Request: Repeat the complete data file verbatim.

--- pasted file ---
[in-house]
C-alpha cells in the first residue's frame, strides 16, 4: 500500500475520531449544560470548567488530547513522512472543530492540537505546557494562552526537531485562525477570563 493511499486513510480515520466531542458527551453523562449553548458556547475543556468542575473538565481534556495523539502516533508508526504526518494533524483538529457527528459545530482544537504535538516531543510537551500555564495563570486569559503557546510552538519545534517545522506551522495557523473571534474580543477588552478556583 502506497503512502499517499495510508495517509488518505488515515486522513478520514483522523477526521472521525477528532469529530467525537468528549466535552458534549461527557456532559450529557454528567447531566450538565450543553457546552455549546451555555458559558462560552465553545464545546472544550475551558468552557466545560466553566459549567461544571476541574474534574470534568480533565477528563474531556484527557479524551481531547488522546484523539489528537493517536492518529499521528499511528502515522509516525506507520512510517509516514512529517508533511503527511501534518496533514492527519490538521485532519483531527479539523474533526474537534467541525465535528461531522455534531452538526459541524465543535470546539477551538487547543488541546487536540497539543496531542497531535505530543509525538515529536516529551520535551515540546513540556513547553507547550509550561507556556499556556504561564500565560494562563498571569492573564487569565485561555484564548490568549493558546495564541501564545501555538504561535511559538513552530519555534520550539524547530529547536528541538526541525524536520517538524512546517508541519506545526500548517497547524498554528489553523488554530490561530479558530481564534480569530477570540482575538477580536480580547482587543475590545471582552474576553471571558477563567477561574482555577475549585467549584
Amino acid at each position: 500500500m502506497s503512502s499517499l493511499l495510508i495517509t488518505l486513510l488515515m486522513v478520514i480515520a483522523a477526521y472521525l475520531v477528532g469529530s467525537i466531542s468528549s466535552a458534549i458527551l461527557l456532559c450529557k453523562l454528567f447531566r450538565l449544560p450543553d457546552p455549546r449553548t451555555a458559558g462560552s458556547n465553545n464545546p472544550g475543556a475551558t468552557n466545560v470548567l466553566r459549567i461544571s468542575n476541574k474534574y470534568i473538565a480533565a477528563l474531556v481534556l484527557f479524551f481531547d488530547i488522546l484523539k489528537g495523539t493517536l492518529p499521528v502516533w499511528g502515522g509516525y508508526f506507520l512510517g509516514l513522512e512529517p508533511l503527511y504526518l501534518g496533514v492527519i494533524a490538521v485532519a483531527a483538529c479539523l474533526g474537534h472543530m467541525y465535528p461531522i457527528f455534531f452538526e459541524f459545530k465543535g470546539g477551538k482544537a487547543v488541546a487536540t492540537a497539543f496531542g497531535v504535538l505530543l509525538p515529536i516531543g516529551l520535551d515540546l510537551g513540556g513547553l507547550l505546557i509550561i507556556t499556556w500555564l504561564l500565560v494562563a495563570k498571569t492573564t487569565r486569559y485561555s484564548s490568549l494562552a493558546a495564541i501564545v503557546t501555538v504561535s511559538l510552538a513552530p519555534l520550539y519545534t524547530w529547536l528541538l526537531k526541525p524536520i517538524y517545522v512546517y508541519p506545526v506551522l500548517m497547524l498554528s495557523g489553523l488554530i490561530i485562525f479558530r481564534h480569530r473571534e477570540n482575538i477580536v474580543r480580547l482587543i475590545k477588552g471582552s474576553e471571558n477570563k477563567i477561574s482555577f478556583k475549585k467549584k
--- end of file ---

[in-house]
C-alpha cells in the first residue's frame, strides 16, 4: 500500500475520531449544560470548567488530547513522512472543530492540537505546557494562552526537531485562525477570563 493511499486513510480515520466531542458527551453523562449553548458556547475543556468542575473538565481534556495523539502516533508508526504526518494533524483538529457527528459545530482544537504535538516531543510537551500555564495563570486569559503557546510552538519545534517545522506551522495557523473571534474580543477588552478556583 502506497503512502499517499495510508495517509488518505488515515486522513478520514483522523477526521472521525477528532469529530467525537468528549466535552458534549461527557456532559450529557454528567447531566450538565450543553457546552455549546451555555458559558462560552465553545464545546472544550475551558468552557466545560466553566459549567461544571476541574474534574470534568480533565477528563474531556484527557479524551481531547488522546484523539489528537493517536492518529499521528499511528502515522509516525506507520512510517509516514512529517508533511503527511501534518496533514492527519490538521485532519483531527479539523474533526474537534467541525465535528461531522455534531452538526459541524465543535470546539477551538487547543488541546487536540497539543496531542497531535505530543509525538515529536516529551520535551515540546513540556513547553507547550509550561507556556499556556504561564500565560494562563498571569492573564487569565485561555484564548490568549493558546495564541501564545501555538504561535511559538513552530519555534520550539524547530529547536528541538526541525524536520517538524512546517508541519506545526500548517497547524498554528489553523488554530490561530479558530481564534480569530477570540482575538477580536480580547482587543475590545471582552474576553471571558477563567477561574482555577475549585467549584
Amino acid at each position: 500500500m502506497s503512502s499517499l493511499l495510508i495517509t488518505l486513510l488515515m486522513v478520514i480515520a483522523a477526521y472521525l475520531v477528532g469529530s467525537i466531542s468528549s466535552a458534549i458527551l461527557l456532559c450529557k453523562l454528567f447531566r450538565l449544560p450543553d457546552p455549546r449553548t451555555a458559558g462560552s458556547n465553545n464545546p472544550g475543556a475551558t468552557n466545560v470548567l466553566r459549567i461544571s468542575n476541574k474534574y470534568i473538565a480533565a477528563l474531556v481534556l484527557f479524551f481531547d488530547i488522546l484523539k489528537g495523539t493517536l492518529p499521528v502516533w499511528g502515522g509516525y508508526f506507520l512510517g509516514l513522512e512529517p508533511l503527511y504526518l501534518g496533514v492527519i494533524a490538521v485532519a483531527a483538529c479539523l474533526g474537534h472543530m467541525y465535528p461531522i457527528f455534531f452538526e459541524f459545530k465543535g470546539g477551538k482544537a487547543v488541546a487536540t492540537a497539543f496531542g497531535v504535538l505530543l509525538p515529536i516531543g516529551l520535551d515540546l510537551g513540556g513547553l507547550l505546557i509550561i507556556t499556556w500555564l504561564l500565560v494562563a495563570k498571569t492573564t487569565r486569559y485561555s484564548s490568549l494562552a493558546a495564541i501564545v503557546t501555538v504561535s511559538l510552538a513552530p519555534l520550539y519545534t524547530w529547536l528541538l526537531k526541525p524536520i517538524y517545522v512546517y508541519p506545526v506551522l500548517m497547524l498554528s495557523g489553523l488554530i490561530i485562525f479558530r481564534h480569530r473571534e477570540n482575538i477580536v474580543r480580547l482587543i475590545k477588552g471582552s474576553e471571558n477570563k477563567i477561574s482555577f478556583k475549585k467549584k